Indeed there is no natural man but what deceives himself, if he thinks he is truly willing to perform external obedience to God, universally and perseveringly through the various trials of life. And therefore in promising it, he is either very deceitful, or is like the foolish deceived man that undertook to build when he had not wherewith to finish. And if it be known by the church, before whom he promises to build and finish, that at the same time he does not pretend to have a heart to finish, his promise is worthy of no credit or regard from them, and can make nothing visible to them but his presumption.

A great confirmation of what has been said under this head of covenanting, is Psal. 1. 16. “But unto the wicked God saith, What hast thou to do, to declare my statutes, or that thou shouldest take my covenant in thy mouth?” This term, the wicked, in the more general use of it in Scripture, is applied in that extent as to include all ungodly or graceless persons, all that are under the reigning power of sin, and are the objects of God’s anger, or exposed to his eternal vengeance; as might easily be made to appear by a particular enumeration of texts all over the Bible. All such are in Scripture called, workers of iniquity, the children of the wicked one, Matt. xiii. 38.. All such are said to be of the devil, 1 John iii. 8.. And to be the children of the devil, 1 John iii. 10.. The righteous and the wicked are, in a multitude of places in Scripture, evidently opposed one to the other, and distinguished as saints and sinners, holy and unholy, those that fear God and those that fear him not, those that love him and those that hate him. All mankind are in Scripture divided by these distinctions, and the Bible knows of no neuters or third sort.

Indeed those who are really wicked, may be visibly righteous, righteous in profession and outward appearance. But a sort of men who have no saving grace, and yet are not really wicked, the Scripture is entirely ignorant of. It is reasonable to suppose, that by wicked men, in this psalm, is meant all that hate instruction, and reject God’s word, (Psal. l. 17..) and not merely such as are guilty of particular crimes mentioned, verse 17-20.. stealing, adultery, fraud, and backbiting. Though only some particular ways of wickedness are mentioned, yet we are not to understand that all others are excluded; yea the words, in the conclusion of the paragraph, are expressly applied to all that forget God in such a manner as to expose themselves to be torn in pieces by God’s wrath in hell, verse 22. “Now consider this, ye that forget God, lest I tear you in pieces, and there be none to deliver.” We can no more justly argue, that because some gross sins are here specified, that no sinners are meant but such as live in those or other gross sins, than we can argue from Rev. xxii. 14, 15.. that none shall be shut out of heaven but those who have lived in the gross sins there mentioned; “Blessed are they that do his commandments, that they may have right to the tree of life, and may enter in through the gates into the city: for without are dogs, and sorcerers, and murderers, and idolaters, and whosoever loveth and maketh a lie.” Nothing is more common in Scripture, than—in the descriptions it gives both of the godly and ungodly, together 447 with their general character—to insert some particular excellent practices of the one to which grace tends, and some certain gross sins of the other for which there is a foundation in the reigning corruption of their hearts. So, lying is mentioned as part of the character of all natural men, Psal. lviii. 3, 4. (there called wicked men, as in Psal. 1.) “The wicked are estranged from the womb; they go astray as soon as they be born, speaking lies: their poison is like the poison of a serpent,” &c. So it is said of the wicked, Psal. x. 2, 3, 4, 7. “His mouth is full of cursing and bitterness.” This the apostle, Rom. iii.. cites as a description of all natural men. So it is said of the wicked, Psal. cxl. 3. “They have sharpened their tongues as a serpent; adders’ poison is under their lips;” which the same apostle, in the same place, also cites as what is said of all natural men. The very same gross sins which are here mentioned in the fiftieth psalm, are from time to time inserted in Solomon’s descriptions of the wicked man, as opposed to the righteous, in the book of Proverbs. Particularly, the sins mentioned in the 19th verse of that psalm, “Thou givest thy mouth to evil, and thy tongue frameth deceit;” are thus mentioned, as belonging to the character of the wicked man, Prov. xii. 5, 6. “The thoughts of the righteous are right; but the counsels of the wicked are deceit. The words of the wicked are to lie in wait for blood; but the mouth of the upright shall deliver them.” Nevertheless it is plain, that the wise man in this book, in his distinction of the righteous and the wicked, means the same as godly and ungodly. Only reading the two foregoing chapters will be enough to satisfy any of this. Observe Prov. x. 3, 7, 16, 20, 21, 24, 28-32; xi. 3, 5, 9, 11, 18-23, 30, 31.. besides innumerable other like texts all over the book. In . it is said of sinners, “Their feet run to evil, and make haste to shed blood.” This the apostle, in Rom. iii. 15.. cites as belonging to the description of all natural men. So in the description of the wicked, Prov. iv. 14-19. it is said that “they sleep not unless they have done mischief; that they drink the wine of violence,” &c. and yet by the wicked there is meant the same with the graceless man; as appears by the antithesis there made between him and the just, or righteous, “whose path is as the shining light, that shineth more and more to the perfect day.”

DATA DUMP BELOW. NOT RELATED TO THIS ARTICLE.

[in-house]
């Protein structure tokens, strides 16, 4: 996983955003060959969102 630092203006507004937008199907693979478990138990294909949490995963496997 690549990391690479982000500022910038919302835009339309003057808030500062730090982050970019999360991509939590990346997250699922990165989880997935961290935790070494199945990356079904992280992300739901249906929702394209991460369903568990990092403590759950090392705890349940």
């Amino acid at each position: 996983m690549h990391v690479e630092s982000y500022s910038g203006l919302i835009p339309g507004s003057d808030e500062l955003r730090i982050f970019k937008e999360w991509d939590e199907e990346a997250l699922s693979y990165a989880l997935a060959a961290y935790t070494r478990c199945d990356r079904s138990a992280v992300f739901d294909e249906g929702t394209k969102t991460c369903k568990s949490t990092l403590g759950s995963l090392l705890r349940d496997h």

As a further evidence that by the wicked in Psal. 1. 16.. is meant the same as the ungodly or graceless, it is to be observed, here is a pretty manifest antithesis, or opposition between the wicked, and the saints, that shall be gathered to Christ at the day of judgment, verse 5.. There God speaking of his coming to judgment, says, “Gather my saints together, those that have made a covenant with me by sacrifice:” and then, after showing the insufficiency of the sacrifices of beasts, implying that it is a greater sacrifice by which these saints make a covenant with him, it is added, “But to the wicked” [that are not in the number of my saints] “God doth say, What hast thou to do, to take my covenant into thy mouth?” Approving of the covenanting of the former, but disapproving the covenanting of the latter. As to the gathering of God’s saints, there mentioned, if we consider the foregoing and the following verses, it is evidently the same with the gathering of his elect, when Christ comes in the clouds of heaven, Matt. xxiv. 30, 31.. and with the gathering of the righteous, as his wheat into his barn, at the day of judgment, Matt. xiii.. And therefore there is as much reason to suppose, that by the wicked, which are opposed to them, is meant all graceless persons, as there is to understand the doers of iniquity, Matt. xiii. as opposed to the righteous, which shall then “shine forth as the sun in the kingdom of their Father,” verse 43..—And there is one thing more which still further confirms me in my construction of Psal. l. 16.. which is, That the plain reason here given against wicked men taking God’s covenant into their mouths, holds good with respect to all graceless men, viz. Because they do not comply with, but reject, the very covenant, which they with their mouths profess to own and consent to. Verse 17. “Seeing thou hatest instruction, and castest my words behind thee:” as much as to say, “Thou rejectest and hast a reigning enmity against my statutes, with which thou declarest and professest a compliance.” And this is the spirit and practice of all who live in the sin of unbelief and rejection of Christ; they live in a way that is altogether inconsistent with the covenant of grace; for against the sum and substance of the condition and engagement of that covenant every natural man is under the reigning power of enmity, and lives in contradiction to it. Therefore, I think, it follows, that they who know it is thus with them, have nothing to do to take God’s covenant into their mouths.